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Getting the Most from Simulated-Process-Color Reproduction

(August 2009) posted on Fri Aug 07, 2009

Coudray discusses the influences that ink values, software, and other variables have on the creation of effective simulated-process separations.


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It’s not my intention to analyze the various techniques, but rather to focus on what happens after the seps are delivered and the job is on press. Press operators resort to all kinds of gyrations to try and find a way of making underperforming separations work. Typical manipulations include changing print order, mesh count, ink colors, squeegee durometer, pressure, angle, hit sequence, and print speed. This time-consuming, hit-or-miss approach mostly yields mediocre results—or worse, the job is pulled and sent back to the art department for new seps, screens, and round two on press. It’s a frustrating and expensive waste of time.

There are two primary approaches to simulated-process separation. The first involves the premise that ink colors are opaque and will not optically mix, but instead rely on physical ink mixing to form secondary or tertiary colors. This approach tends to be very forgiving on press as there is no requirement to control pressure and only limited requirement for control of dot gain. The only gradation that occurs comes from the physical mixing of the ink dots. The dots often completely disappear, which gives the impression of near-continuous tone and makes it considerably easier to get good—and even outstanding—results under almost any printing condition.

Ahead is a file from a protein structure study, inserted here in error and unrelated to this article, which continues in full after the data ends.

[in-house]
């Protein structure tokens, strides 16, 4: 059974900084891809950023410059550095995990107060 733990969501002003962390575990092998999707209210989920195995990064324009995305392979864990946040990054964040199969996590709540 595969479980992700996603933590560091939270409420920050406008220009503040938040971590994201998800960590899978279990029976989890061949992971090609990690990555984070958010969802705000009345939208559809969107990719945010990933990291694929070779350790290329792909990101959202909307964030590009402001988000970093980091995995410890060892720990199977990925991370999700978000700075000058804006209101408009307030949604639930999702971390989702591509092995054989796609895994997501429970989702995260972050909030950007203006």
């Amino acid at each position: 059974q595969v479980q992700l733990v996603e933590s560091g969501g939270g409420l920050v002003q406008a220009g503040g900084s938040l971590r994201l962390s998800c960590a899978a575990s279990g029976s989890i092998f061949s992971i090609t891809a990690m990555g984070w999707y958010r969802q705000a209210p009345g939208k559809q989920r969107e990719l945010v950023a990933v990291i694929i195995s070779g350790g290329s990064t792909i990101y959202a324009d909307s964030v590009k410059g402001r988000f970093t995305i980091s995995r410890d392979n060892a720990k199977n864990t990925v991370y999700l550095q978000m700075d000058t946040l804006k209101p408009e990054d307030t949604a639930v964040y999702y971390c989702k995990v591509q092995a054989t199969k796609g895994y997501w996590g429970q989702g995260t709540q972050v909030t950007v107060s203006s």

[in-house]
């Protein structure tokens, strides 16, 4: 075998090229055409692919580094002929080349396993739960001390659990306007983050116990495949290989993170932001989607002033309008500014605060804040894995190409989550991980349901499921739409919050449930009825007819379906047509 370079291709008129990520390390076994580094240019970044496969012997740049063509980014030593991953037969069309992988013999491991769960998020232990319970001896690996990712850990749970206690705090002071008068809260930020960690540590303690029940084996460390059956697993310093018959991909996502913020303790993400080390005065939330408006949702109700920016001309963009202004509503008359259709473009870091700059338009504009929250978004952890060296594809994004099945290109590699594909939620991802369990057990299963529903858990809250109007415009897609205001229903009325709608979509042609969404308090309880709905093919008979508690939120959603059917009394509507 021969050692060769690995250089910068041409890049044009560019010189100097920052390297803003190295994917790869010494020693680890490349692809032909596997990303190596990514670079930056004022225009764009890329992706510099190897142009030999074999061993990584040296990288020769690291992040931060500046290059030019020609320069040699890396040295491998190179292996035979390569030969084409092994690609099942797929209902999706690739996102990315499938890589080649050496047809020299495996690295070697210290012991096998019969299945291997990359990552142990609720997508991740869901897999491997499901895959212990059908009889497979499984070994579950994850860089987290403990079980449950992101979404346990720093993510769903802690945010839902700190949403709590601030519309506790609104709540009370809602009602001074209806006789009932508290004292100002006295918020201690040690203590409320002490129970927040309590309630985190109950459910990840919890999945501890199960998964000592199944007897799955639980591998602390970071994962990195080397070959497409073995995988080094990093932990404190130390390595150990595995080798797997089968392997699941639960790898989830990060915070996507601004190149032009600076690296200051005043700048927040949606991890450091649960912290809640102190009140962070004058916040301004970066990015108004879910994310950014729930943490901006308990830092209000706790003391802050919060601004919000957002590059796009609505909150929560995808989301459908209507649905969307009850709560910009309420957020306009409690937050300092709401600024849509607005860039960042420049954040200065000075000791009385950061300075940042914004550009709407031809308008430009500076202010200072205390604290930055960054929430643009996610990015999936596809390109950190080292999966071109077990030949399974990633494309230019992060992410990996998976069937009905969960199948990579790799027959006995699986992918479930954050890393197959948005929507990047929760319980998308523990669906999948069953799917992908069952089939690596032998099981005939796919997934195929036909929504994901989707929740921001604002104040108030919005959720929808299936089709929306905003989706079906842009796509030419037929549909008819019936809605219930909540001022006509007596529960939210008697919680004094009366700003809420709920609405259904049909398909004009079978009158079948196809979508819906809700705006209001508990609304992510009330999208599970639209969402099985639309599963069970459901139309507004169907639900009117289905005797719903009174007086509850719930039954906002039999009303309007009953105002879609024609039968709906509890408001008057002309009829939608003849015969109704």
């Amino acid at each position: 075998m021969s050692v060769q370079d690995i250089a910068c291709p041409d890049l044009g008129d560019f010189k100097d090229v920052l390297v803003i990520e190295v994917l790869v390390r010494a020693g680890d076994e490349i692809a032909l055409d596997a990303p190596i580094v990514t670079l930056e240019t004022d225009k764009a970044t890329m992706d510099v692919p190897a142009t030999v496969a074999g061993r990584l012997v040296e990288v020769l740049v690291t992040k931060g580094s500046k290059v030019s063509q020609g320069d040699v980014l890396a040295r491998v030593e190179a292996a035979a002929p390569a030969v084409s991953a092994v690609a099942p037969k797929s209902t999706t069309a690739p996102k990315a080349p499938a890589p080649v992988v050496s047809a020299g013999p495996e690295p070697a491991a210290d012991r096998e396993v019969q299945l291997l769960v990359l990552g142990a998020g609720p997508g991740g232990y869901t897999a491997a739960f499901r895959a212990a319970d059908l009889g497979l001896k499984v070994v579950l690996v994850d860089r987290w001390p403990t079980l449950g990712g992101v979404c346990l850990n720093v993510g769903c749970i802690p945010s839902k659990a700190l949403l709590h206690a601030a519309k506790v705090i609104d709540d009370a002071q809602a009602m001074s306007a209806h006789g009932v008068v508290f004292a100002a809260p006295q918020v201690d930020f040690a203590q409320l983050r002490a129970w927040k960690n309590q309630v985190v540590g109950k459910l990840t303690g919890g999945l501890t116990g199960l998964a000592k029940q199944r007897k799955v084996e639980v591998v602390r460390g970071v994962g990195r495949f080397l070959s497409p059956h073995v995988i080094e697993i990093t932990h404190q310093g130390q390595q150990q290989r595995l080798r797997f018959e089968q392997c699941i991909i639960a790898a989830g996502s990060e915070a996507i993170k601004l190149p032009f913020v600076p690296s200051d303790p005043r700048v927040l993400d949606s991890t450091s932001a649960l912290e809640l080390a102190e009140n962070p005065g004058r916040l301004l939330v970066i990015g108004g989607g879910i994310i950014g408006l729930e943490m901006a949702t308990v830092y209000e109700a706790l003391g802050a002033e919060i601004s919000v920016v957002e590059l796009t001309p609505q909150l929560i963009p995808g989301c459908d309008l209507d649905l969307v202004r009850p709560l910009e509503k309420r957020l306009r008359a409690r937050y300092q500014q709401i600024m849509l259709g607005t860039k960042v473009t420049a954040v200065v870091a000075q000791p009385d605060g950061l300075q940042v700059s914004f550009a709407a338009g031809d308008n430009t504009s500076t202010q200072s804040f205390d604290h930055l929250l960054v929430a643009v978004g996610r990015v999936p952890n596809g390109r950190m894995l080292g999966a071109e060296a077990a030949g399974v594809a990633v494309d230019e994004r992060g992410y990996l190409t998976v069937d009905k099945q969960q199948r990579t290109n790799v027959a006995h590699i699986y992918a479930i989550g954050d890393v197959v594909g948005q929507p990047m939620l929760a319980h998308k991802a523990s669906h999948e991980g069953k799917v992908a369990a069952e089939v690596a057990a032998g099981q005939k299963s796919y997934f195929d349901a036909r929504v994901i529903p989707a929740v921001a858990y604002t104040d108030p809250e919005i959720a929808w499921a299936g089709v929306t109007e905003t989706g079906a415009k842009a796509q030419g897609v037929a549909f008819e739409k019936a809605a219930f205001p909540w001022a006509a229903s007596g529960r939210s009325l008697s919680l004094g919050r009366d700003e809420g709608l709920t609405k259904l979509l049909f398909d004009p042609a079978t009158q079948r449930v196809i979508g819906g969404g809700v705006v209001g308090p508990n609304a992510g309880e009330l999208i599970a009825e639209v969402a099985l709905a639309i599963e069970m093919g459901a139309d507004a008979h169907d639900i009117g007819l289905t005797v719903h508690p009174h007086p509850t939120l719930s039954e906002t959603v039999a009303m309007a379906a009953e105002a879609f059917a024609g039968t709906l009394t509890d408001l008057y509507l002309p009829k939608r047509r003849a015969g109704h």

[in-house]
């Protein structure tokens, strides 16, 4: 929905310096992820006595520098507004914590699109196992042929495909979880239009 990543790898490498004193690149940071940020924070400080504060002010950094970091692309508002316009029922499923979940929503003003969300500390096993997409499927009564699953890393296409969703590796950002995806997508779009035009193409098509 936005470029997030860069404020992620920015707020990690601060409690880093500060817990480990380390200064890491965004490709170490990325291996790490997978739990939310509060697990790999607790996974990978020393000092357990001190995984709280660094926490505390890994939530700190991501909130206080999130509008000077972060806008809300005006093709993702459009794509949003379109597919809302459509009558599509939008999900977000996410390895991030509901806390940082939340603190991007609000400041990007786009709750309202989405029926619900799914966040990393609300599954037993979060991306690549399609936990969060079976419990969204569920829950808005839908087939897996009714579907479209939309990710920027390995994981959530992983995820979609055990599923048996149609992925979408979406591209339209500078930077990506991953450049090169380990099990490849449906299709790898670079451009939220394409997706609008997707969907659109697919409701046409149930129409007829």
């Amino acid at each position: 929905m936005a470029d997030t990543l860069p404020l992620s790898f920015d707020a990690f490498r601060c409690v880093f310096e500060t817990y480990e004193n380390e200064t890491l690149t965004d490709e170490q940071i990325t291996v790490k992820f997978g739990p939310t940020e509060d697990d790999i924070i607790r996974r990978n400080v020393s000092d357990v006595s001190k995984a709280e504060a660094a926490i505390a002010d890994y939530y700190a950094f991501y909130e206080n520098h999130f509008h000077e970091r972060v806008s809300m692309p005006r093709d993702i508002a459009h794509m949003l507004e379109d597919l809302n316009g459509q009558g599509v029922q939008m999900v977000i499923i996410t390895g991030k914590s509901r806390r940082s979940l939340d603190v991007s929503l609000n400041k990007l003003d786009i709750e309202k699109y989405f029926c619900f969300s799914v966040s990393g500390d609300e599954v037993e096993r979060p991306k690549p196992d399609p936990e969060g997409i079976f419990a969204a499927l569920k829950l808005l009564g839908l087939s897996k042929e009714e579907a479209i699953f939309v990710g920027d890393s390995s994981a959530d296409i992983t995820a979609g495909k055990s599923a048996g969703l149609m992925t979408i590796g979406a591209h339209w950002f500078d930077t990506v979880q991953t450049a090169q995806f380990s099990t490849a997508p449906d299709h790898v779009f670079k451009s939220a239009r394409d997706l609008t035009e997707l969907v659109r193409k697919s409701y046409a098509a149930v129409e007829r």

The trade-off in this case is that you need as many printheads as you can get your hands on. It’s rare for this type of separation to work with fewer than ten colors, and most outstanding work is accomplished with 13-16 colors. The opaque version of simulated process is little more than a modified posterization, where tonal transitions are softened with some halftone blending. Close examination of the final print almost always reveals some obvious tonal banding and issues with holding fine detail.

The second type of nChannel separation is more complicated. It’s based on the assumption that inks do mix both optically and physically to deliver a much broader range of tone and color. With this approach it’s possible to deliver incredible detail, tone, and color. The color gamut is much, much greater than any CMYK gamut, and is typically accomplished with fewer than eight colors.


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